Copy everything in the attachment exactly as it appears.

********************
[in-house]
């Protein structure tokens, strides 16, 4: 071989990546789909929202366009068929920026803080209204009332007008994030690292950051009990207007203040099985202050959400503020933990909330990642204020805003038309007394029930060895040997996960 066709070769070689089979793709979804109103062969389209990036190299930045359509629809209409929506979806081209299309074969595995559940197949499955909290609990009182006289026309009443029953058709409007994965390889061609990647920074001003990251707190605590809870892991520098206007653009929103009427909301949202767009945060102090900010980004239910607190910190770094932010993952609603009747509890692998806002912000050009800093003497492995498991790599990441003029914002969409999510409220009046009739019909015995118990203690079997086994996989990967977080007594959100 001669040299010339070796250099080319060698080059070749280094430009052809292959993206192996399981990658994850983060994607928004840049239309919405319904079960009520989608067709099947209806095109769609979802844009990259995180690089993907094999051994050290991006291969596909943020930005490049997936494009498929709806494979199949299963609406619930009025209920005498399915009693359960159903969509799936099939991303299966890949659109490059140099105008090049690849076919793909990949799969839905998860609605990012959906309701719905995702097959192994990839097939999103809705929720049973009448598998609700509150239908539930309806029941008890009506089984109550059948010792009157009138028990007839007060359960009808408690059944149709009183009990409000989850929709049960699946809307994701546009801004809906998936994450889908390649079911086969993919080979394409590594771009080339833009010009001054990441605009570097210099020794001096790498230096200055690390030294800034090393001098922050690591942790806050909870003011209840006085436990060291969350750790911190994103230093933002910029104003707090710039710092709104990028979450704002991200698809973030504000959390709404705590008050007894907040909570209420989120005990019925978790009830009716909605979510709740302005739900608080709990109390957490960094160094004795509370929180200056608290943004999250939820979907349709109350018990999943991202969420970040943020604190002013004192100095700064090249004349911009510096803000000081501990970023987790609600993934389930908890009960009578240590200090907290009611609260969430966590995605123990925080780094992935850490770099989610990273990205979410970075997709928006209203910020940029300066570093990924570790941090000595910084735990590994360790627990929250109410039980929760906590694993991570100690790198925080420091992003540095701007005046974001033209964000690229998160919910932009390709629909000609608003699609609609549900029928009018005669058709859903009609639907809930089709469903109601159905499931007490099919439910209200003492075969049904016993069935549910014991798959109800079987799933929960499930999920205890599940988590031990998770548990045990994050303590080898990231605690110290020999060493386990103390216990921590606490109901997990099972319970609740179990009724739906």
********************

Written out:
[in-house]
């Protein structure tokens, strides 16, 4: 071989990546789909929202366009068929920026803080209204009332007008994030690292950051009990207007203040099985202050959400503020933990909330990642204020805003038309007394029930060895040997996960 066709070769070689089979793709979804109103062969389209990036190299930045359509629809209409929506979806081209299309074969595995559940197949499955909290609990009182006289026309009443029953058709409007994965390889061609990647920074001003990251707190605590809870892991520098206007653009929103009427909301949202767009945060102090900010980004239910607190910190770094932010993952609603009747509890692998806002912000050009800093003497492995498991790599990441003029914002969409999510409220009046009739019909015995118990203690079997086994996989990967977080007594959100 001669040299010339070796250099080319060698080059070749280094430009052809292959993206192996399981990658994850983060994607928004840049239309919405319904079960009520989608067709099947209806095109769609979802844009990259995180690089993907094999051994050290991006291969596909943020930005490049997936494009498929709806494979199949299963609406619930009025209920005498399915009693359960159903969509799936099939991303299966890949659109490059140099105008090049690849076919793909990949799969839905998860609605990012959906309701719905995702097959192994990839097939999103809705929720049973009448598998609700509150239908539930309806029941008890009506089984109550059948010792009157009138028990007839007060359960009808408690059944149709009183009990409000989850929709049960699946809307994701546009801004809906998936994450889908390649079911086969993919080979394409590594771009080339833009010009001054990441605009570097210099020794001096790498230096200055690390030294800034090393001098922050690591942790806050909870003011209840006085436990060291969350750790911190994103230093933002910029104003707090710039710092709104990028979450704002991200698809973030504000959390709404705590008050007894907040909570209420989120005990019925978790009830009716909605979510709740302005739900608080709990109390957490960094160094004795509370929180200056608290943004999250939820979907349709109350018990999943991202969420970040943020604190002013004192100095700064090249004349911009510096803000000081501990970023987790609600993934389930908890009960009578240590200090907290009611609260969430966590995605123990925080780094992935850490770099989610990273990205979410970075997709928006209203910020940029300066570093990924570790941090000595910084735990590994360790627990929250109410039980929760906590694993991570100690790198925080420091992003540095701007005046974001033209964000690229998160919910932009390709629909000609608003699609609609549900029928009018005669058709859903009609639907809930089709469903109601159905499931007490099919439910209200003492075969049904016993069935549910014991798959109800079987799933929960499930999920205890599940988590031990998770548990045990994050303590080898990231605690110290020999060493386990103390216990921590606490109901997990099972319970609740179990009724739906």